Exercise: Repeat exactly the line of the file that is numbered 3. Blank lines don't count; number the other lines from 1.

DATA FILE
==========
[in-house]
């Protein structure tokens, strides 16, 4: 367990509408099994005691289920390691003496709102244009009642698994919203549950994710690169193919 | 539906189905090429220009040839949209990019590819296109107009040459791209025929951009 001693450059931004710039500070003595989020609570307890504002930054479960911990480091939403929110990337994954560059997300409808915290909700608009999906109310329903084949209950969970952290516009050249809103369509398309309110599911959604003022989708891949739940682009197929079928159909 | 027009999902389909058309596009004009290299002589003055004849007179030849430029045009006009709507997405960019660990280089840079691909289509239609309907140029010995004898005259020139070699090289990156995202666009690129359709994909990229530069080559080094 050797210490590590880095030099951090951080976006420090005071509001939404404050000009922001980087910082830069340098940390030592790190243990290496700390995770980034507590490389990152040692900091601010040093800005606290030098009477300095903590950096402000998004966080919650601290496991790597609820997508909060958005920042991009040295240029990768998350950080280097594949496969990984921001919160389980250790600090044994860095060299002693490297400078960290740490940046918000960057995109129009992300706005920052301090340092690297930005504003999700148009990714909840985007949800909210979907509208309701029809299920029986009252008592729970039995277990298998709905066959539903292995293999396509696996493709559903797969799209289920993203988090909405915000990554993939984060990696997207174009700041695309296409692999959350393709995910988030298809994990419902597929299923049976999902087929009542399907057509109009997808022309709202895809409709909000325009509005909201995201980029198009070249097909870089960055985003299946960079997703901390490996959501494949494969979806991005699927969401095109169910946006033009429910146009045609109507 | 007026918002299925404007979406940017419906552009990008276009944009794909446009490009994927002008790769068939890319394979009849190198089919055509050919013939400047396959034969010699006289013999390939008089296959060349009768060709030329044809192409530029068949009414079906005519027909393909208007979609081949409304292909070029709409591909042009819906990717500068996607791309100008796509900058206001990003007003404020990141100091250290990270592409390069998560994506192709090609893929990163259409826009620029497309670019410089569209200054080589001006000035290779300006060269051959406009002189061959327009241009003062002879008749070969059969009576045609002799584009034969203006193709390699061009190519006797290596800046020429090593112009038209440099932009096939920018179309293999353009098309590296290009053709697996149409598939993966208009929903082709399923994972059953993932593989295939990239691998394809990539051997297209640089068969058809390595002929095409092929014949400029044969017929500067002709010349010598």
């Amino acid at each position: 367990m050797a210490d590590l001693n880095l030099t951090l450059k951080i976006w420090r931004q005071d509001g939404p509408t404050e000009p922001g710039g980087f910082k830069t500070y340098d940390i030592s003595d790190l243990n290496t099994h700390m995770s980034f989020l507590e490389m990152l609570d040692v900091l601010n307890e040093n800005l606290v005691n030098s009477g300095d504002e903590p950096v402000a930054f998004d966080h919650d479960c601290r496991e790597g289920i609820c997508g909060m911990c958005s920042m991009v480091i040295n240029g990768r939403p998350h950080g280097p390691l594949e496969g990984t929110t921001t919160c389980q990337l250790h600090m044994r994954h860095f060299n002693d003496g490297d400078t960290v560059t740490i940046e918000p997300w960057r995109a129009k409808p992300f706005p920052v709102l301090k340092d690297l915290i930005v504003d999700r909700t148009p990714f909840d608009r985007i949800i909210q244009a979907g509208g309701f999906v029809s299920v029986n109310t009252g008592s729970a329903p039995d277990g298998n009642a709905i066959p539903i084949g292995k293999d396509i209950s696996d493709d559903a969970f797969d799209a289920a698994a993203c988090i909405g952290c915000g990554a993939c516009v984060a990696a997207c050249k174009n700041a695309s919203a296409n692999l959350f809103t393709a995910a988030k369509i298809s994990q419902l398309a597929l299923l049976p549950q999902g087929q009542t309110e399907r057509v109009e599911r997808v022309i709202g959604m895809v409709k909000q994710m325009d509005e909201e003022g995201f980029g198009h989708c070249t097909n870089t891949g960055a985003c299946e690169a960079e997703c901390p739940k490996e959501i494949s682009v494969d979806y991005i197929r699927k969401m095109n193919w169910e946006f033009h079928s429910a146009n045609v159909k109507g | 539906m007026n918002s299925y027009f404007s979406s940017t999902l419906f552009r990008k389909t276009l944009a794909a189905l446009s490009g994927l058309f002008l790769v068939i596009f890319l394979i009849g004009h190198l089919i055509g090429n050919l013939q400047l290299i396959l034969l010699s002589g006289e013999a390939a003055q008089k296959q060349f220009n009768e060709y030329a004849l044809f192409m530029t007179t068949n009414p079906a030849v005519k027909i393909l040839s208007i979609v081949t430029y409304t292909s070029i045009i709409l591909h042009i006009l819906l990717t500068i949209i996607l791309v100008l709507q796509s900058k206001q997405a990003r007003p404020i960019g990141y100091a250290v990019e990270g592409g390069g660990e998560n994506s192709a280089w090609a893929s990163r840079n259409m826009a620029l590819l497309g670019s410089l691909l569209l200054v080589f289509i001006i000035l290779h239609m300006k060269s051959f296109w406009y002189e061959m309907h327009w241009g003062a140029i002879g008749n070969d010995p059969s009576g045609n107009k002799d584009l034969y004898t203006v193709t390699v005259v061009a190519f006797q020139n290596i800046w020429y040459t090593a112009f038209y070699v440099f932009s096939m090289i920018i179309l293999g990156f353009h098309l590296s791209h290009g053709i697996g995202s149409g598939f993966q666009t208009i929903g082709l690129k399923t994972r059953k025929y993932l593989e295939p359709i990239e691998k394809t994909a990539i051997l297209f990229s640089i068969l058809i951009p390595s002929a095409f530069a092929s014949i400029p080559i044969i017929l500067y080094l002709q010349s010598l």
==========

């Amino acid at each position: 367990m050797a210490d590590l001693n880095l030099t951090l450059k951080i976006w420090r931004q005071d509001g939404p509408t404050e000009p922001g710039g980087f910082k830069t500070y340098d940390i030592s003595d790190l243990n290496t099994h700390m995770s980034f989020l507590e490389m990152l609570d040692v900091l601010n307890e040093n800005l606290v005691n030098s009477g300095d504002e903590p950096v402000a930054f998004d966080h919650d479960c601290r496991e790597g289920i609820c997508g909060m911990c958005s920042m991009v480091i040295n240029g990768r939403p998350h950080g280097p390691l594949e496969g990984t929110t921001t919160c389980q990337l250790h600090m044994r994954h860095f060299n002693d003496g490297d400078t960290v560059t740490i940046e918000p997300w960057r995109a129009k409808p992300f706005p920052v709102l301090k340092d690297l915290i930005v504003d999700r909700t148009p990714f909840d608009r985007i949800i909210q244009a979907g509208g309701f999906v029809s299920v029986n109310t009252g008592s729970a329903p039995d277990g298998n009642a709905i066959p539903i084949g292995k293999d396509i209950s696996d493709d559903a969970f797969d799209a289920a698994a993203c988090i909405g952290c915000g990554a993939c516009v984060a990696a997207c050249k174009n700041a695309s919203a296409n692999l959350f809103t393709a995910a988030k369509i298809s994990q419902l398309a597929l299923l049976p549950q999902g087929q009542t309110e399907r057509v109009e599911r997808v022309i709202g959604m895809v409709k909000q994710m325009d509005e909201e003022g995201f980029g198009h989708c070249t097909n870089t891949g960055a985003c299946e690169a960079e997703c901390p739940k490996e959501i494949s682009v494969d979806y991005i197929r699927k969401m095109n193919w169910e946006f033009h079928s429910a146009n045609v159909k109507g | 539906m007026n918002s299925y027009f404007s979406s940017t999902l419906f552009r990008k389909t276009l944009a794909a189905l446009s490009g994927l058309f002008l790769v068939i596009f890319l394979i009849g004009h190198l089919i055509g090429n050919l013939q400047l290299i396959l034969l010699s002589g006289e013999a390939a003055q008089k296959q060349f220009n009768e060709y030329a004849l044809f192409m530029t007179t068949n009414p079906a030849v005519k027909i393909l040839s208007i979609v081949t430029y409304t292909s070029i045009i709409l591909h042009i006009l819906l990717t500068i949209i996607l791309v100008l709507q796509s900058k206001q997405a990003r007003p404020i960019g990141y100091a250290v990019e990270g592409g390069g660990e998560n994506s192709a280089w090609a893929s990163r840079n259409m826009a620029l590819l497309g670019s410089l691909l569209l200054v080589f289509i001006i000035l290779h239609m300006k060269s051959f296109w406009y002189e061959m309907h327009w241009g003062a140029i002879g008749n070969d010995p059969s009576g045609n107009k002799d584009l034969y004898t203006v193709t390699v005259v061009a190519f006797q020139n290596i800046w020429y040459t090593a112009f038209y070699v440099f932009s096939m090289i920018i179309l293999g990156f353009h098309l590296s791209h290009g053709i697996g995202s149409g598939f993966q666009t208009i929903g082709l690129k399923t994972r059953k025929y993932l593989e295939p359709i990239e691998k394809t994909a990539i051997l297209f990229s640089i068969l058809i951009p390595s002929a095409f530069a092929s014949i400029p080559i044969i017929l500067y080094l002709q010349s010598l």